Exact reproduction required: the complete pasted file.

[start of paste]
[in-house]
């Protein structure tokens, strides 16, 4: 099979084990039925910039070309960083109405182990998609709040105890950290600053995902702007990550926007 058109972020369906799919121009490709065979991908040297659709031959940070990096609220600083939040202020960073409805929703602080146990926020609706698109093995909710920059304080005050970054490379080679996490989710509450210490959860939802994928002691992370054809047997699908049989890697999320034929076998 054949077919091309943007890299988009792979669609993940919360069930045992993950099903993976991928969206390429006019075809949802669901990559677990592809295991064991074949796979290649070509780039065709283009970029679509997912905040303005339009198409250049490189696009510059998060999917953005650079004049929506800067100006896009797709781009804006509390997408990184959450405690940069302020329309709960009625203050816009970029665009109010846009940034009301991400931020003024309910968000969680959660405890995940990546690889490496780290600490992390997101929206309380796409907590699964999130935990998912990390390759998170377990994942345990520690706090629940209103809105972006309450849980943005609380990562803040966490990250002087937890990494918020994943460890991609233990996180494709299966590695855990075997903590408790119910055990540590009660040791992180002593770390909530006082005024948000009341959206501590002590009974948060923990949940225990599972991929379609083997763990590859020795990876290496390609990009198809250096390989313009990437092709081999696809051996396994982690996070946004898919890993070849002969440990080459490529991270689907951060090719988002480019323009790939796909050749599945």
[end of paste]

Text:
[in-house]
């Protein structure tokens, strides 16, 4: 099979084990039925910039070309960083109405182990998609709040105890950290600053995902702007990550926007 058109972020369906799919121009490709065979991908040297659709031959940070990096609220600083939040202020960073409805929703602080146990926020609706698109093995909710920059304080005050970054490379080679996490989710509450210490959860939802994928002691992370054809047997699908049989890697999320034929076998 054949077919091309943007890299988009792979669609993940919360069930045992993950099903993976991928969206390429006019075809949802669901990559677990592809295991064991074949796979290649070509780039065709283009970029679509997912905040303005339009198409250049490189696009510059998060999917953005650079004049929506800067100006896009797709781009804006509390997408990184959450405690940069302020329309709960009625203050816009970029665009109010846009940034009301991400931020003024309910968000969680959660405890995940990546690889490496780290600490992390997101929206309380796409907590699964999130935990998912990390390759998170377990994942345990520690706090629940209103809105972006309450849980943005609380990562803040966490990250002087937890990494918020994943460890991609233990996180494709299966590695855990075997903590408790119910055990540590009660040791992180002593770390909530006082005024948000009341959206501590002590009974948060923990949940225990599972991929379609083997763990590859020795990876290496390609990009198809250096390989313009990437092709081999696809051996396994982690996070946004898919890993070849002969440990080459490529991270689907951060090719988002480019323009790939796909050749599945």